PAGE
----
Some claim that female budgies bite harder than males.
It is difficult to know the exact color of a budgie’s cere if the budgie is under eight months to one year old because ceres change colors until budgies are mature. If, however, you have a young budgie and its cere is brownish in color, you probably have a female budgie.
Male and female budgies can look alike unless you know what to look for when sexing them. One of the easiest ways to tell the difference between mature male and females budgies is to look at the cere. For budgies under eight months to a year in age, this technique might not be foolproof. Another way to determine the sex of your budgie is to notice its behavior with you and with other birds, if possible. You can also listen to the sounds your budgie makes to help determine if it is a male or female.
Look at your budgies' cere. The cere is where a nose would be, sitting just above the bird's beak. A male budgie's cere will be a bright bluish or purple color. Most of the time, their ceres will be larger than a female's cere. If you have an albino, dark-eyed clear, recessive pied, lacewing or fallow variety, the cere will be a brighter shade of violet or pink, according to the Budgie Place.
Female budgies will have less colorful and bright ceres. Most of the time, they will look white, tan or a dull pink color. A female's cere will also be rough in texture, looking like flaky or rough skin.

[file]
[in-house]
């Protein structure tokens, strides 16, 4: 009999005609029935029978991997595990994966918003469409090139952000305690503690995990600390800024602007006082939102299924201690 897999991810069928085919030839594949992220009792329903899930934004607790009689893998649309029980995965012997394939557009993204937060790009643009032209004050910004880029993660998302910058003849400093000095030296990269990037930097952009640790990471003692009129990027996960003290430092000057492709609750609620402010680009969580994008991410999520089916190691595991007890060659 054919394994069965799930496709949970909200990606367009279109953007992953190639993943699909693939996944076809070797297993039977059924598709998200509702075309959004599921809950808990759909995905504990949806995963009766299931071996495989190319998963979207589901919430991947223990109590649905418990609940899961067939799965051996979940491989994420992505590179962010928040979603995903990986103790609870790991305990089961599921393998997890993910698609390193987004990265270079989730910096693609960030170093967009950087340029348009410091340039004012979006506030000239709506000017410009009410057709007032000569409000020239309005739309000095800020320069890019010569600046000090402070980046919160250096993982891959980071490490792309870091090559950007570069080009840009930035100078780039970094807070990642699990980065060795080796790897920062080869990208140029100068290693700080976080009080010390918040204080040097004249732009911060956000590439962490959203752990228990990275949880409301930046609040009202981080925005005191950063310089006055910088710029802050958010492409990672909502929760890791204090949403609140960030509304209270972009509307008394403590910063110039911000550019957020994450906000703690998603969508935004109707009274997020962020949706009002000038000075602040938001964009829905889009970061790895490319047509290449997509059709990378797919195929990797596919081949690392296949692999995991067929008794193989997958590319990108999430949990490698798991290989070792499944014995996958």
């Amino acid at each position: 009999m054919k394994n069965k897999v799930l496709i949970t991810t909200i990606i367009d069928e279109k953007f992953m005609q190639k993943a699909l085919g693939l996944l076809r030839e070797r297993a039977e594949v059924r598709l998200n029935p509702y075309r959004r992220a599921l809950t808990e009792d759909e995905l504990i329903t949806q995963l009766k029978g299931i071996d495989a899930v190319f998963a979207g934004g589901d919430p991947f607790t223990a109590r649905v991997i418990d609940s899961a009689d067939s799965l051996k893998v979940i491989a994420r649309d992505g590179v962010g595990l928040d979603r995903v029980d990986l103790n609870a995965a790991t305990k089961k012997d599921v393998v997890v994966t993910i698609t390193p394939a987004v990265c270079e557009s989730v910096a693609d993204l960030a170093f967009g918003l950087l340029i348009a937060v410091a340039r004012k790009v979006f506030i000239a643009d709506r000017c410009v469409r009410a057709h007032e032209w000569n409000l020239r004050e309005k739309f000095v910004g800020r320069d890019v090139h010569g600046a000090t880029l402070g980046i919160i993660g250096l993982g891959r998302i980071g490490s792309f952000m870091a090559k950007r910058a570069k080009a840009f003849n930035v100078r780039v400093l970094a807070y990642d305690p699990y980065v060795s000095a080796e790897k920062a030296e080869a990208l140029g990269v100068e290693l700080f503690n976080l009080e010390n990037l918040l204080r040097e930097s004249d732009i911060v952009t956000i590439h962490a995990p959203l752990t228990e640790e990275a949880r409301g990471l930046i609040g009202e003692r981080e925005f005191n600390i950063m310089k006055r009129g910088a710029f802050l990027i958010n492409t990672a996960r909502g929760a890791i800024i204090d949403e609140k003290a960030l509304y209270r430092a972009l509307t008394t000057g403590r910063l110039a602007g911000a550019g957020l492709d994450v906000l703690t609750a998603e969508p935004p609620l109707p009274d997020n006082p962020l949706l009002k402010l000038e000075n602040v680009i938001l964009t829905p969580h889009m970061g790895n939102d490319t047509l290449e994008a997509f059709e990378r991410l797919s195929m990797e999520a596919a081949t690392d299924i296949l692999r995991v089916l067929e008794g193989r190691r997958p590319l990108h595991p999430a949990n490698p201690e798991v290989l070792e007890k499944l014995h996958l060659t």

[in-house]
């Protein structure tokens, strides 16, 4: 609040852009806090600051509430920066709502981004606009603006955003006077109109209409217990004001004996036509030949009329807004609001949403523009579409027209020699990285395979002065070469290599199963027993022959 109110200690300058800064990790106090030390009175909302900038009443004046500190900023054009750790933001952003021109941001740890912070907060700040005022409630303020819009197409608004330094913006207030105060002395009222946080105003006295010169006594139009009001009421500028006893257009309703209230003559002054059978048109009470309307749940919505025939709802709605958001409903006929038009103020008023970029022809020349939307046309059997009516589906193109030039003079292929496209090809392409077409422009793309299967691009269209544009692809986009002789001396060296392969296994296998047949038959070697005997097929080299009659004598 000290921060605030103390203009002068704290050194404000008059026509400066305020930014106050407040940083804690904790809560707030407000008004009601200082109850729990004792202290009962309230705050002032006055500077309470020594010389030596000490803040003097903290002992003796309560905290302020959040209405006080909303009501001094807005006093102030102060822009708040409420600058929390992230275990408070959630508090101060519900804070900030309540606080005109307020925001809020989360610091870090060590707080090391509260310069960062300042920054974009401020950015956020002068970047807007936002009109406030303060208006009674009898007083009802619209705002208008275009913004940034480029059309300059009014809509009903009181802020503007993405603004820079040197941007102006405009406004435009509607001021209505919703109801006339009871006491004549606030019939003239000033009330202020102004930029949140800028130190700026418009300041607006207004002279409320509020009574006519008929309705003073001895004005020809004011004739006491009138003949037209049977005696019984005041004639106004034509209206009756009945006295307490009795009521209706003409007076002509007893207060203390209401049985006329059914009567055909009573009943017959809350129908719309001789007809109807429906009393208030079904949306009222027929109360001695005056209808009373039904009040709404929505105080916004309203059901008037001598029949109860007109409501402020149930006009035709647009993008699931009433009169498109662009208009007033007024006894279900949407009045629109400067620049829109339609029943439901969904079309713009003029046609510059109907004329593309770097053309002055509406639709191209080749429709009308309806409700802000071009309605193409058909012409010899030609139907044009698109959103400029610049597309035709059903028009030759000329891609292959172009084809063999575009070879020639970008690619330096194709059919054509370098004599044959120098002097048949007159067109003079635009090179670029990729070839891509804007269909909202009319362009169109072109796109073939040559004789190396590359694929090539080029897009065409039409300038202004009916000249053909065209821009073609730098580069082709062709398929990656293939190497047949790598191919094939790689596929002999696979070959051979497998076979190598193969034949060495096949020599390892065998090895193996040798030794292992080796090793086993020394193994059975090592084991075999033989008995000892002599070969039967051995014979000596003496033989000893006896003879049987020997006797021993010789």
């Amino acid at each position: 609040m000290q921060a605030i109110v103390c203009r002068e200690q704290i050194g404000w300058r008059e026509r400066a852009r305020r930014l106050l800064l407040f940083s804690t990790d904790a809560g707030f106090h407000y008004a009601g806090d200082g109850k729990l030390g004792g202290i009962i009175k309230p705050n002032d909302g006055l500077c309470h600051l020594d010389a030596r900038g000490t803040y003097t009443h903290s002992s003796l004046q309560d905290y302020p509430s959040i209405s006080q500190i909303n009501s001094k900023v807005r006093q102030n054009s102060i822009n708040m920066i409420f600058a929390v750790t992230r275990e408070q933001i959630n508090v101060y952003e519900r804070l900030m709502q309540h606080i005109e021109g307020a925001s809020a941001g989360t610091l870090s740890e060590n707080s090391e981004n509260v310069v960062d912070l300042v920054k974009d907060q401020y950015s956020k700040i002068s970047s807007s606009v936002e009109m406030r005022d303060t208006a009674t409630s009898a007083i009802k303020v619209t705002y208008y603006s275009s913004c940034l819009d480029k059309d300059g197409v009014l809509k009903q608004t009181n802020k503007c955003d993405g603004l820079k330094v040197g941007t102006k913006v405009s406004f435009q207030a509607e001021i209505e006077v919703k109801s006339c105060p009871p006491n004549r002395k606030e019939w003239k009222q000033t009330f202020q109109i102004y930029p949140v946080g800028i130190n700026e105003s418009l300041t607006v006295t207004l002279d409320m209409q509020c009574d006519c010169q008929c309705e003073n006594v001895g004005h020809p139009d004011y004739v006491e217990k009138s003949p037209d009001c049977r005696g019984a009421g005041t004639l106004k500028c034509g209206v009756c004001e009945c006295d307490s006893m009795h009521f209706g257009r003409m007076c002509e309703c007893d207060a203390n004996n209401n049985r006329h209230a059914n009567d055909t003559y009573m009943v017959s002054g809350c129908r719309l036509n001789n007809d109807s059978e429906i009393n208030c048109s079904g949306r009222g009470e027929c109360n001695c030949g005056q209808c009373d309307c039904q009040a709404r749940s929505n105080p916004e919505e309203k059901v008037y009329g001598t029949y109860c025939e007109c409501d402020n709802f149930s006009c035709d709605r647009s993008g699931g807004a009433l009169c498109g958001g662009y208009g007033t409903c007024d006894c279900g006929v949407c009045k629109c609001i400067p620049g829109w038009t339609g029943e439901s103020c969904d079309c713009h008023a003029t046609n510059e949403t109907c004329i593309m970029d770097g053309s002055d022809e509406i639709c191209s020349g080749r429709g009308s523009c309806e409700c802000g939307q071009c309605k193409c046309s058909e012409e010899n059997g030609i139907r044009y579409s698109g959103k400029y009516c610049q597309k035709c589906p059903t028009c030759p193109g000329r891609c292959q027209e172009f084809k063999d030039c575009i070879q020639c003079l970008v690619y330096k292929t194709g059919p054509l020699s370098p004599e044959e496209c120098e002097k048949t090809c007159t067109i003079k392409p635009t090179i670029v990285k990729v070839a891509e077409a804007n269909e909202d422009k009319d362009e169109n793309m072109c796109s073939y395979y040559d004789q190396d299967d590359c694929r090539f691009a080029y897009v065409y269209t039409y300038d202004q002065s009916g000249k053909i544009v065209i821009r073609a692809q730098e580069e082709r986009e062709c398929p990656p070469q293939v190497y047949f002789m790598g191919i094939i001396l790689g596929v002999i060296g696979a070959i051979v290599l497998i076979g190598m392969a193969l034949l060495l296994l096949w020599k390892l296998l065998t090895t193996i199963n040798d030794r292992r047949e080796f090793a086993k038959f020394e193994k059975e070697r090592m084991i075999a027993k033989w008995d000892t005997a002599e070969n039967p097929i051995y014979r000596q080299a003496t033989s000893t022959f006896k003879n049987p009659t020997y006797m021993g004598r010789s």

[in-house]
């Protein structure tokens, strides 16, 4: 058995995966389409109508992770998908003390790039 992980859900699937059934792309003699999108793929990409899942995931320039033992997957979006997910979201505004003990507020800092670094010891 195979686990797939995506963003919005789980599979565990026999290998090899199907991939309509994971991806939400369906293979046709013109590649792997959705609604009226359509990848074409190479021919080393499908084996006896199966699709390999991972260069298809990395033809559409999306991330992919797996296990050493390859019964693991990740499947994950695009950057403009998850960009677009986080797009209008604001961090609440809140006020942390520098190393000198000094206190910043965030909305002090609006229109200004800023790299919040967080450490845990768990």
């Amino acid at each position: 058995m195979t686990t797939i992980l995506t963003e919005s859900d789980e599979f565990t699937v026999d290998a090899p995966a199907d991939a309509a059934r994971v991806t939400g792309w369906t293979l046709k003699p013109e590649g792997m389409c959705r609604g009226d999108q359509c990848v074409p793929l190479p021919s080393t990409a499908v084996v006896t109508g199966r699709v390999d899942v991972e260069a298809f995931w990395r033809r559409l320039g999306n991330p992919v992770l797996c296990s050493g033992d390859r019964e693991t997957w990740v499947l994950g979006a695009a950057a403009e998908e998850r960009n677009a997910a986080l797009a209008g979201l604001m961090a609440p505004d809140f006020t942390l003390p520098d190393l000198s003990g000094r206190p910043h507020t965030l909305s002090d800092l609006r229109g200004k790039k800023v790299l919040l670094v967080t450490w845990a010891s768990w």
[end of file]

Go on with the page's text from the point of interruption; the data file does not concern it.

Watch your budgie. Male budgies are less aggressive than females and males are more outgoing than females. Males are more likely to seem friendlier and receptive to you while females are more temperamental and bossy. If you are watching a group of budgies interacting, notice which ones seem to be friendlier and which ones appear to be more aggressive with each other. Males are also more active overall and bob their heads while they are playing.
Listen to your budgie. Probably one of the easiest ways of knowing whether you have a male or female budgie is to listen to it. Males will sing more than females and females tend to make noises that sound angrier than anything that might be mistaken for a song. Males can sound mad at times, but not nearly as often as females do.